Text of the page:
Anxious Impulses: The Butterfly Effect

Are you slave to anxious impulses?

Anxious impulses are often intrusive and have painful consequences. Giving into anxious impulses takes you off your task and often increases unwanted anxiety.

Picture this: You’re in the middle of a task, a nice thought, a conversation, or even just relaxing, and then suddenly you find yourself doing something else, flooded with anxiety, or just bombarded with worry thoughts. Anxious impulses can have a BUTTERFLY EFFECT. One anxious impulse flutters into another negative emotion, more unwanted thoughts, or a task you didn’t anticipate.

When you constantly allow yourself to get off task and act on anxious impulses, you’re teaching your brain to become more impulsive, easily sidetracked, and less focused. Side effects may be that staying on task with full engagement may seem impossible and you may gain UNWANTED ANXIETY.

Allowing yourself to ward off anxious impulses and become fully engaged in one task at a time increases positive emotions, ability to focus, and overall better health and brain functioning. The deeper and richer the engagement in the present moment the more rewards you’ll gain. Being fully present and engaged has been known to increase positive feelings, empathy, focus, health, and brain functioning.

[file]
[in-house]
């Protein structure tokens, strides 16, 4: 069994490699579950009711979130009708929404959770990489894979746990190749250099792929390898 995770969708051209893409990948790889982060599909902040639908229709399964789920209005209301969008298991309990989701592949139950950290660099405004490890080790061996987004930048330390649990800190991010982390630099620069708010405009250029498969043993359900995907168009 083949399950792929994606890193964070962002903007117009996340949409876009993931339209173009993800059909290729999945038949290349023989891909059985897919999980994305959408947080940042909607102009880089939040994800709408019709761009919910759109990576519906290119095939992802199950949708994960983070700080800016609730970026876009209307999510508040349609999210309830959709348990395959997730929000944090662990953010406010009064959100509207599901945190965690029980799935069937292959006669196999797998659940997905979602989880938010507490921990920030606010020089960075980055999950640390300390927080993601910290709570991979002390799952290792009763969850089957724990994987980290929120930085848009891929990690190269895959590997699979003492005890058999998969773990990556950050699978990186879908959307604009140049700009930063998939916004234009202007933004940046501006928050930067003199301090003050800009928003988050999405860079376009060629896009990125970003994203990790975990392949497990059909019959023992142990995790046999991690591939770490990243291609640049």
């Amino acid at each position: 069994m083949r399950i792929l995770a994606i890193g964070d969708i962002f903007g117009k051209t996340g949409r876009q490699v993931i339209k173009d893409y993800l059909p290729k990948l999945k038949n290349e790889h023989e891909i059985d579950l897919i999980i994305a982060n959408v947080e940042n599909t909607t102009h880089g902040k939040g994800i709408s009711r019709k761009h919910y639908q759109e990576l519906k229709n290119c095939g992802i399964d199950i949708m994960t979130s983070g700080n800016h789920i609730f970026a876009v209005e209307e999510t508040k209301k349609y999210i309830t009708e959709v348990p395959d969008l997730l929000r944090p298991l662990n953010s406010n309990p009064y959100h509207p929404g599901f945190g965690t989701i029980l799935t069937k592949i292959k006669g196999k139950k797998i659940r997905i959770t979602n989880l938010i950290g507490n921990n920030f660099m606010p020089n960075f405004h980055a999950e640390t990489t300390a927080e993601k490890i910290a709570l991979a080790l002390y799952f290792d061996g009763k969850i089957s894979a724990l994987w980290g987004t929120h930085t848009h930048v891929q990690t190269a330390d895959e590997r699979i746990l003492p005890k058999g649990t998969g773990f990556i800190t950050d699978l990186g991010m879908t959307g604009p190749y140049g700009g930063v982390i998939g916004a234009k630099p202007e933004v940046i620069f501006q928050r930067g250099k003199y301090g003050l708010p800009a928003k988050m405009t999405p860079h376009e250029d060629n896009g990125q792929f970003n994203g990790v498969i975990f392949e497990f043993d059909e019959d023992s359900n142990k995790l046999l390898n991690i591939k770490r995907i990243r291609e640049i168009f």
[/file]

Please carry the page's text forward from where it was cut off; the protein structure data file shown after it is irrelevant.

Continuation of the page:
Improve your ability to be present, focus on one task at a time, and ward off anxious impulses with these 4 tips:

  • Awareness: Become aware of the moment you sense a change. This can be through a sudden feeling, a thought, or a remembrance of something you should do.

  • Freeze-frame it: Freeze the impulse. For example, if you suddenly feel anxious, freeze-frame the anxiety.

  • Visualize: Imagine the freeze-framed image as a butterfly. Watch it flying off and LET IT GO.

  • Re-Focus: Continue with what you were doing.

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